Fox and Goose-- Work on this pedestrian-friendly, adaptive-reuse project in Sacramento at 1001 R Street began in January 1972. This is an adaptive-reuse of the historic Fuller Paint and Glass Company warehouse-- one of most historic warehouses on the R Street Corridor. The building was built in 1913. Now the restaurant is a renowned eatery for the area's politicians, activists-anybody desiring conversation or entertainment. Local landmark-- modeled after the 200-year old Fox & Goose in Moors in northern England-- with traditional qualities and a unique and diverse atmosphere.

6. Preserve open space, farmland, natural beauty, and critical environmental areas

The preservation of open space, farmland, natural beauty, and critical environmental areas begins with compact development. One of the primary reasons for promotion of high-density development is that the more compact the design, the less land required for that development. Compact developments within established growth areas will eventually result in the preservation of open space and farmland-land that might otherwise be used for discontiguous, leapfrog (or greenfield) development.

Placer Legacy--Placer Legacy is a long range, comprehensive strategy for protecting open space in Placer County, designed to implement the open space goals of Placer County's 1994 General Plan by protecting open space and farmland while developing residential and commercial land uses along existing transportation corridors.

City of Davis Farmland Mitigation Ordinace--City of Davis 1995 comprehensive "farmland preservation ordinance" minimizes conflicts between land uses at the rural-urban edge and preserves prime farmland. Basis of success is revenue sharing agreement between county and city. For every acre of farmland developed, one acre of comparable farmland is preserved in perpetuity--to date 2,500 acres.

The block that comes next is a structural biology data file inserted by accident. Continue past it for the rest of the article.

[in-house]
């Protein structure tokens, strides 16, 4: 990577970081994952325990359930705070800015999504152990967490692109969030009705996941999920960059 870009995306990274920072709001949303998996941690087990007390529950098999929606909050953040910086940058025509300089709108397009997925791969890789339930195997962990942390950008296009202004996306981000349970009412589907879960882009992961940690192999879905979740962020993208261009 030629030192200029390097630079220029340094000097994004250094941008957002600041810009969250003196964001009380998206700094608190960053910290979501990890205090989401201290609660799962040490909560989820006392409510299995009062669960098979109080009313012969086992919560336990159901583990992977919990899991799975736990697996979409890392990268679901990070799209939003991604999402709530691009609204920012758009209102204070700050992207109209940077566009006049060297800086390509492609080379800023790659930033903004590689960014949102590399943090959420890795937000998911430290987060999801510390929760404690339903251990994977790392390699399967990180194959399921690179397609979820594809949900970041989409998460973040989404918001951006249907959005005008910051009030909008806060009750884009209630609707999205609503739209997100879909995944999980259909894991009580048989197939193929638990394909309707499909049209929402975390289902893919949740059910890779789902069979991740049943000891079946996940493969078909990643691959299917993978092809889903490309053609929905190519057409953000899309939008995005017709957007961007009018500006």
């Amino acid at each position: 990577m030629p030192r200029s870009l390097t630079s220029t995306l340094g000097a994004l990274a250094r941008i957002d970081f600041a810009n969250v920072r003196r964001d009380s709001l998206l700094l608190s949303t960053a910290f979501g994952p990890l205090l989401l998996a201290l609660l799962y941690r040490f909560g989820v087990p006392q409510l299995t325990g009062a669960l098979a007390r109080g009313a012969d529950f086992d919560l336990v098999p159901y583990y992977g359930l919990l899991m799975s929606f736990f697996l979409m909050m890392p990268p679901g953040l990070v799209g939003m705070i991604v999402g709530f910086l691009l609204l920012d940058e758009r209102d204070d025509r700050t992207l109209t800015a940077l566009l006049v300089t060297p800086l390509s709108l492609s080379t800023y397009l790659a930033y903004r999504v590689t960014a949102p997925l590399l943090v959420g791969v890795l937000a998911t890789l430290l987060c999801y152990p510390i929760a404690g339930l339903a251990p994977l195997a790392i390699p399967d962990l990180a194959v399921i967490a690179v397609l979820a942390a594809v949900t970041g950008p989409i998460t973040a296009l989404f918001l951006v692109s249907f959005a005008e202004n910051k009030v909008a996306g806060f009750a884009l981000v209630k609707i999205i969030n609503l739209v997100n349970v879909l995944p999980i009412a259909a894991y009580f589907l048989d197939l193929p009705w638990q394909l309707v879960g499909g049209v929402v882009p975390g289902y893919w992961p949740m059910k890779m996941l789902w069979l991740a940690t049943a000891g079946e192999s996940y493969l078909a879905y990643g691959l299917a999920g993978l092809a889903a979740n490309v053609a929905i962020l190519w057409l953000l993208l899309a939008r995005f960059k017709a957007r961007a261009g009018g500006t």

Vacaville-Dixon Greenbelt Authority (VDGA)--In March 1996, the Solano County cities purchased 1,002 acres of farmland along I-80 in order to create a permanent "greenbelt" between the two communities. The land was purchased at an agricultural value. Restrictions on development were added to the property's deed and the land was resold without a net loss to production agricultural interests.

7. Strengthen and direct development toward existing communities

Cities are having huge successes when they do discover how to make development pay for itself. These cities are enjoying a rare status as 24-hour cities-cities that have cultural and entertainment value that draws residents and usually leads to increased market-rates for their developments. They are also enjoying the rewards of the cultural transformation that urban centers are enjoying. Once the glaring symbol of a redevelopment process gone awry, infill developments are now enjoying the rewards of cultural transformation and appear to be the trend of the future.

Metro Square--A 45-unit production home infill development project in the Midtown District of the City of Sacramento, the development is walkable in a very pedestrian friendly neighborhood. It is just blocks away from the Capitol. Project is part of the City's efforts to revitalize the Midtown District. Each unit has traditional neighborhood design (TND) features--a front porch, a small private backyard, an attached garage tucked under the unit. Many consider the popular Midtown District as an excellent example of a modern "urban village." These units were sold by the end of the first day.